Graduate student, Structural Engineering Department, University of Science & Culture
Associate Professor, International Institute of Earthquake Engineering and Seismology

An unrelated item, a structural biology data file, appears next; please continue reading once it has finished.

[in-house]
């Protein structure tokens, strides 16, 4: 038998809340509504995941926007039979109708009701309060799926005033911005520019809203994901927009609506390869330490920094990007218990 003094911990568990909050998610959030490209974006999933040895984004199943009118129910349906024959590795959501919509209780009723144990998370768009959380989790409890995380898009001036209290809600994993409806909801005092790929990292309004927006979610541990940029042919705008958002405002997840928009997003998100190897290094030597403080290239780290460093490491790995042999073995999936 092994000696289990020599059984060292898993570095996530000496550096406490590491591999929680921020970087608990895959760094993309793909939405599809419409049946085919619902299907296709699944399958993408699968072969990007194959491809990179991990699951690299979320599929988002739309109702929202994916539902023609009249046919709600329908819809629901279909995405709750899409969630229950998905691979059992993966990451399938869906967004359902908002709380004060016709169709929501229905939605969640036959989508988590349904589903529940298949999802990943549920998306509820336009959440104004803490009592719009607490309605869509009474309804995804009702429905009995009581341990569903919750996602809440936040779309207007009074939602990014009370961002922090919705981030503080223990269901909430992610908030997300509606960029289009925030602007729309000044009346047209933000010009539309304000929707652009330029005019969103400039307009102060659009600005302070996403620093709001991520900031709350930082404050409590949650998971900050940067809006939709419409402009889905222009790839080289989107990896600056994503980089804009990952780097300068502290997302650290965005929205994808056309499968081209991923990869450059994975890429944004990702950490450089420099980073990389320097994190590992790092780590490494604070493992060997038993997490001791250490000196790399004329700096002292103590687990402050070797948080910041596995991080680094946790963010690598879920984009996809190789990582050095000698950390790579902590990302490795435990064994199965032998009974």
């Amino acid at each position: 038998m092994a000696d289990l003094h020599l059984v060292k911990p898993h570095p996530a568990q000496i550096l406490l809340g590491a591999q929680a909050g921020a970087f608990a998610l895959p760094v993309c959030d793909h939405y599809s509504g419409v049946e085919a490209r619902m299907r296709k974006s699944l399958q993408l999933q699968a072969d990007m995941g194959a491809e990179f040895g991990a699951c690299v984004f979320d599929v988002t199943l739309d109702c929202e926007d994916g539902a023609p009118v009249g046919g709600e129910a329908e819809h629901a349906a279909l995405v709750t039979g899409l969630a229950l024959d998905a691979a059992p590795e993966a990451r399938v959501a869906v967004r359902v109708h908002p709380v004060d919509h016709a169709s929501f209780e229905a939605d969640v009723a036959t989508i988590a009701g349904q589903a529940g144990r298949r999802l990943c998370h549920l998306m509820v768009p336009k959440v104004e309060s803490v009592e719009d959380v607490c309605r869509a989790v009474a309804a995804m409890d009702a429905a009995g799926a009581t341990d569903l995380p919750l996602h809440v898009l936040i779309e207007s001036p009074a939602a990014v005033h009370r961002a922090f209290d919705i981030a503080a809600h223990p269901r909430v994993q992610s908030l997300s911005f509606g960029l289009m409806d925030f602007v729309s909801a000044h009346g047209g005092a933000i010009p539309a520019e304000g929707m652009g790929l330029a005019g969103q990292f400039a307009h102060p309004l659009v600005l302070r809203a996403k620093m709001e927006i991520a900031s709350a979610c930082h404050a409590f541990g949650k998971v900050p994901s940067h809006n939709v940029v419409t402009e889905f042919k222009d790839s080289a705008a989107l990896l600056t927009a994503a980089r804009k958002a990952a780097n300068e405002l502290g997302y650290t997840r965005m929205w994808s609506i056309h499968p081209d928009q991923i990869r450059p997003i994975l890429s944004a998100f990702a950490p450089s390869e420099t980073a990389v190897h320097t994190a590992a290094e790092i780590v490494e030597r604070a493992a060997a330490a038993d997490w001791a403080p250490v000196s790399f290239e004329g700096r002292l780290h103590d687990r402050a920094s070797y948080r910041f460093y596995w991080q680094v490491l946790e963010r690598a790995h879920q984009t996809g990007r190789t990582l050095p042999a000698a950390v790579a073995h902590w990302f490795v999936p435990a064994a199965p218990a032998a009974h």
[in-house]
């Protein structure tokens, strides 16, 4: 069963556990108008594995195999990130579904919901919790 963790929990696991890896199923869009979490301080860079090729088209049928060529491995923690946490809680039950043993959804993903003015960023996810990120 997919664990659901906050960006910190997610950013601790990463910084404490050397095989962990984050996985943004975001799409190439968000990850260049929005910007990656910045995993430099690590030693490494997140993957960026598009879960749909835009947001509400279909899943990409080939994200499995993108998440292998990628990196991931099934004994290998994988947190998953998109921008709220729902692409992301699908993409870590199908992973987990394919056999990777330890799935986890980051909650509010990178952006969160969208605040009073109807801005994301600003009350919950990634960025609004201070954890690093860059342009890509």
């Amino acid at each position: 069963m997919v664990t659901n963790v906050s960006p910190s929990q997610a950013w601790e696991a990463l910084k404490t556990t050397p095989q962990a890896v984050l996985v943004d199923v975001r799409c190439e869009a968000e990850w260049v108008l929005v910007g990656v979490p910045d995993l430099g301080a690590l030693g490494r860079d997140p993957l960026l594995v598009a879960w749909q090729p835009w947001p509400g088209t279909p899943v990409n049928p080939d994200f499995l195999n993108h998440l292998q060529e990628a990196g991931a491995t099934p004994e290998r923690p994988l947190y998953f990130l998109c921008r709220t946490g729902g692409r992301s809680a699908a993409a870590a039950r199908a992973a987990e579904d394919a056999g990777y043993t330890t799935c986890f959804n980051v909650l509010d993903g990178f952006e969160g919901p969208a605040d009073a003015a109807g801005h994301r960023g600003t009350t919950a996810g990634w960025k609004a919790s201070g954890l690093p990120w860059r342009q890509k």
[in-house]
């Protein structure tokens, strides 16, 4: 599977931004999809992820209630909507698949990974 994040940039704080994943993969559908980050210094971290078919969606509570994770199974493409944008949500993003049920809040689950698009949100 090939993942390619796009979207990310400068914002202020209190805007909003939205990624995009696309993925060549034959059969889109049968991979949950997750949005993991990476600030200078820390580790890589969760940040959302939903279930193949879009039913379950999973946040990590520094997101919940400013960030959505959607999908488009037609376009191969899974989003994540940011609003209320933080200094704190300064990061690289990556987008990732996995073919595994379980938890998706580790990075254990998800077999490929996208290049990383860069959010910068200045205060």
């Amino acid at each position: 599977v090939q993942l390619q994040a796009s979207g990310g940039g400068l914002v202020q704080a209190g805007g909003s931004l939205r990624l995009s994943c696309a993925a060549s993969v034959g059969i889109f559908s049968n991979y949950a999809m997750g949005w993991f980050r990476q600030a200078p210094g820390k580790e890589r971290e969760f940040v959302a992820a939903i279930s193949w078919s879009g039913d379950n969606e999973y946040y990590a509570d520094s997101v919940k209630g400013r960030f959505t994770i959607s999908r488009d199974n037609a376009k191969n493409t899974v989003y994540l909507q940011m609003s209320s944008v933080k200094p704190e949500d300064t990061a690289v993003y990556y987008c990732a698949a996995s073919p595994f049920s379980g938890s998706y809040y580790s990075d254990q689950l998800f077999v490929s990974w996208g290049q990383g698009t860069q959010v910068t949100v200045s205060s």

Residual drifts after severe earthquakes interrupt serviceability of buildings. Retrofitting of such buildings is in many cases very difficult and consumes lots of time and money. Recently, there are some attempts to develop the seismic design procedures to not only satisfy life safety criteria but also lead to more economical buildings. One of these modern methods of improving seismic performance of the steel structures is using systems with ability of rocking. The main features of these new systems are to concentrate the damages in specific easily repairable locations of structures, to dissipate more energy and to reduce and limit the residual deformations. In this paper the effects of the column-foundation connection stiffness on the seismic performance of rocking steel braced frame are studied. Nonlinear dynamic time history analyses are applied, using seven far-field ground motion records in two intensity levels. The response parameters are mean of the maximum vertical accelerations of rocking columns, drifts, performance levels, in addition of the positive and negative vertical displacements. The results of this study indicate the positive effect of increase in the tensile stiffness and decrease of compressive stiffness in the column base connection on vertical accelerations, uplift and performance levels in the models with viscous dampers.